Analysis of "The Fourth of July" Part 1

Cultural diversity is around our society. When it comes to the Fourth of July, every person has his or her own memory him or her experience during this special occasion. When Audre Lorde took a trip during the summer to Washington, D.C., she obtained her own memory and meaning of independence. In her essay she shares with readers a personally account of experiencing racism on a U.S. holiday when this is a day of joy and celebration. Lorde explains how she felt during the summer by using tone of voice, the repetition of words, and an ironic title.

The reader will know that this sentence shows that Lorde is really excited about going to a new city to have the chance of leaning about Washington, D.C. Lorde has a happy tone because the graduation was over for both daughters and the parents wanted to have a trip to Washington. At the beginning of the essay, Lorde states, "Preparation were in the air around our house before school was even over. We packed for a week" (567). The writer mentions about how she would eat the food as the family was settled. At that moment, Lorde's tone is happy and still excited because of the mention of the mother packing food as if they were going on a picnic. This acknowledges the point that Lorde is planning on having so much fun on her vacation. The scene where Lorde realizes that the family can not eat in the dining car causes the tone to change from being happy to confusing and curious about having dinner with the whites although she does not actually know the reason. Even though she does not directly know from being on the train why the mother did not want them in the dining car, the father does explain that whites are discriminating against the blacks.

To support this tone or mood, of being curious, Lorde "learned that Phyllis's high school senior class trip had been to Washington, but the nuns had given her back her deposit in private, explaining to her that the class, all of whom was white, except Phyllis, would be staying in a hotel where Phyllis 'would not be happy.' (568). To this end, they were not going to going to allow rooms to be rented by anyone that was black. Lorde tone had calmed down, and it goes to normal in regular voice. Further along in this selection, the tone dramatically rises from happiness to curiosity to anger. The anger happens when the family goes into the ice cream shop. Each family member sits down on the stools and waits for the waitress to serve them. When she spoke to the family the first time, they did not understand what she had said. The second time the waitress state, "I said I kin give you to take out, but you can't eat here" (569). The waitress had built anger in Lorde. Now she really gets made because they were not allowed to eat at the counter. Lorder is angry since everything that has happened during the vacation is not going the way she expected.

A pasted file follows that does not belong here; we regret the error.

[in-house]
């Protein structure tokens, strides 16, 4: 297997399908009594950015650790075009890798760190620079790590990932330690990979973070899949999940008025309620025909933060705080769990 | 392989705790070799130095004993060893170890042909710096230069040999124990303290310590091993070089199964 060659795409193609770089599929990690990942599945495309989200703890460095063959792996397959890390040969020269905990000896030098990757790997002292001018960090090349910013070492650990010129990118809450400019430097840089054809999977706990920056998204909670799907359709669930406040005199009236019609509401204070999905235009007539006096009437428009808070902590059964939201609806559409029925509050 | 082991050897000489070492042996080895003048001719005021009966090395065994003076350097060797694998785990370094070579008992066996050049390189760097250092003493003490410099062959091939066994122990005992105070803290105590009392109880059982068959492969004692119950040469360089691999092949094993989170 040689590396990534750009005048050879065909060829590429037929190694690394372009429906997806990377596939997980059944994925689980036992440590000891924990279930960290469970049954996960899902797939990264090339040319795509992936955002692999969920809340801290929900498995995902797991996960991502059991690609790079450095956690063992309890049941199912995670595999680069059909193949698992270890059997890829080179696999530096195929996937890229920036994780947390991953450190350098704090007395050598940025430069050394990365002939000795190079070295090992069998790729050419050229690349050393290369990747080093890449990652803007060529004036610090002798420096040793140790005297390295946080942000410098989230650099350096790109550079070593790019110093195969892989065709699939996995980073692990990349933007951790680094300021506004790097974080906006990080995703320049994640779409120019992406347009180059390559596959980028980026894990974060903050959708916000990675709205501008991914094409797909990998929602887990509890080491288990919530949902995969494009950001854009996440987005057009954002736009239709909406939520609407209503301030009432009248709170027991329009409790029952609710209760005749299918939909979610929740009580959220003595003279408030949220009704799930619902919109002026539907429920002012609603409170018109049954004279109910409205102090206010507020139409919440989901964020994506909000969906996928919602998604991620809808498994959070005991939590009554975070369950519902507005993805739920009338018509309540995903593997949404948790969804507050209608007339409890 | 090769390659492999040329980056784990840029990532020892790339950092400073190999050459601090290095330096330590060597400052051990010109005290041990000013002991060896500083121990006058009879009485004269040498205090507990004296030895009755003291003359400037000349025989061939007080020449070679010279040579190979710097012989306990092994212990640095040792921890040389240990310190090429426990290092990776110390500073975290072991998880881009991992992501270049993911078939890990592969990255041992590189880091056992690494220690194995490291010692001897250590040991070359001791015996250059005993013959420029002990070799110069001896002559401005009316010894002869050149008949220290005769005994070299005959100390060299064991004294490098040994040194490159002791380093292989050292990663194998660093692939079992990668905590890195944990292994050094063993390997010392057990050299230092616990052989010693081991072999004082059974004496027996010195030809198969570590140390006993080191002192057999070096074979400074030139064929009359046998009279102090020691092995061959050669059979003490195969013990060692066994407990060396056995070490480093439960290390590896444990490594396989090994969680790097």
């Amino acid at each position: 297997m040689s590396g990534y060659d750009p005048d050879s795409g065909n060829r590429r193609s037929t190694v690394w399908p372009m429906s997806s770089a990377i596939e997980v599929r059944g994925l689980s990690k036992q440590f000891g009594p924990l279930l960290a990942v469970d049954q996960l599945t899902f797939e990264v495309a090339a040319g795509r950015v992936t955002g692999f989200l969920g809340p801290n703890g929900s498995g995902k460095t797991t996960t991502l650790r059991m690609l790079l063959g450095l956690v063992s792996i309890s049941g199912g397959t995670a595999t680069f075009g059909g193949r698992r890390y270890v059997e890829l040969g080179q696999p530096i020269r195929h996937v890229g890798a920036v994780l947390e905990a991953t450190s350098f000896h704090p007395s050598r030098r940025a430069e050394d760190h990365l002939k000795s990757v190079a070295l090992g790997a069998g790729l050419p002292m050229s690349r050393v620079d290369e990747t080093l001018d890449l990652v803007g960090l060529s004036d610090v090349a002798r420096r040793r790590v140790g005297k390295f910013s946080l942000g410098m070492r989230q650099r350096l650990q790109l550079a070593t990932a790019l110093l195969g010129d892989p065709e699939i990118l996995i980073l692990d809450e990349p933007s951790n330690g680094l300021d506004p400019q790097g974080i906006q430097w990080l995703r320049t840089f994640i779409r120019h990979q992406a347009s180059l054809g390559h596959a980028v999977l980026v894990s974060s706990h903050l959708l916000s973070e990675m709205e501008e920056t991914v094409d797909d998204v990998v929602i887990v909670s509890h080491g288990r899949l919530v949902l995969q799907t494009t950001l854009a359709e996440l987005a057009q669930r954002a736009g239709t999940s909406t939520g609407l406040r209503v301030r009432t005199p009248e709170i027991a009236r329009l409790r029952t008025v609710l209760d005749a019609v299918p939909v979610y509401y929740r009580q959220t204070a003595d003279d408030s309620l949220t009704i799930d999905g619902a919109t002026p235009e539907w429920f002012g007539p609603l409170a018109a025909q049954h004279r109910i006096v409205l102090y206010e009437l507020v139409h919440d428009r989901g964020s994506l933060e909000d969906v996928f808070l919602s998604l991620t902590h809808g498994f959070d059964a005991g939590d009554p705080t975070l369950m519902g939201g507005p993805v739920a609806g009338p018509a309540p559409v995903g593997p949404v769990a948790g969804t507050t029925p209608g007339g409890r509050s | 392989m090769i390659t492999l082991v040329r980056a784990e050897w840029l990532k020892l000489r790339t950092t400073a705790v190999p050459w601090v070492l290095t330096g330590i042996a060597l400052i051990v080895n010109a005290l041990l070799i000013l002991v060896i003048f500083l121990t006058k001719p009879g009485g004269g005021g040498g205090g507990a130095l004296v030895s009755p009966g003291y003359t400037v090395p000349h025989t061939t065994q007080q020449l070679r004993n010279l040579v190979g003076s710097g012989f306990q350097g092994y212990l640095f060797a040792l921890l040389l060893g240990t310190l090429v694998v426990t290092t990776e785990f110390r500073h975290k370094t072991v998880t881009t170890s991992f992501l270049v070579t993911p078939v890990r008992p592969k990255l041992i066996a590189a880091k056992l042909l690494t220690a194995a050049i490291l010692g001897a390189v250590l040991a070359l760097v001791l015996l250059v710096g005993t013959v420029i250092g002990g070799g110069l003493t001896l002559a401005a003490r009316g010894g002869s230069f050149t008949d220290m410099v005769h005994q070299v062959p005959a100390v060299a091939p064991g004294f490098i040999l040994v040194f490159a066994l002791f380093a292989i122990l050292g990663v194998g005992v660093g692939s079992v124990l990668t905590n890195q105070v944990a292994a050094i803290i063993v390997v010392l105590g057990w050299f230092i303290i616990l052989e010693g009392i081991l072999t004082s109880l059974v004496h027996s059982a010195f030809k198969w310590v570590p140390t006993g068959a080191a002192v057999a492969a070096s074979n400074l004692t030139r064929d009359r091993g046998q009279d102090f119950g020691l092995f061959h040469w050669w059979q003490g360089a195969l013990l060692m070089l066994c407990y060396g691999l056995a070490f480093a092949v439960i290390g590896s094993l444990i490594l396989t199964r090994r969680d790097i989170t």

To express how she feels, with strong emotion, Lorde clearly exclaims," 'But we hadn't done anything!' This wasn't right or fair! Hadn't I written poems about Bataan and freedom and democracy for all?" (569). She is furious that the parents know what is happening and they are ignoring the discrimination and hatred the whites have against them and other blacks. To vent her feelings, Lorde writes a letter to the United States President. The tone increases from each situation that happens to the family. Using tone helps the reader to understand how the writer felt on this day. The other family members did not really have a change in tone. Everything to them was expressed in a "monotone" sense of style.

This is only the first part of the essay. There's more of the essay to be posted.


  • We read this essay last semester. It is a really great essay, and has so much in it for someone willing to look. I did my analysis paper on a different essay, but I really enjoyed this one as well, and I read it several times. Great work on the analysis.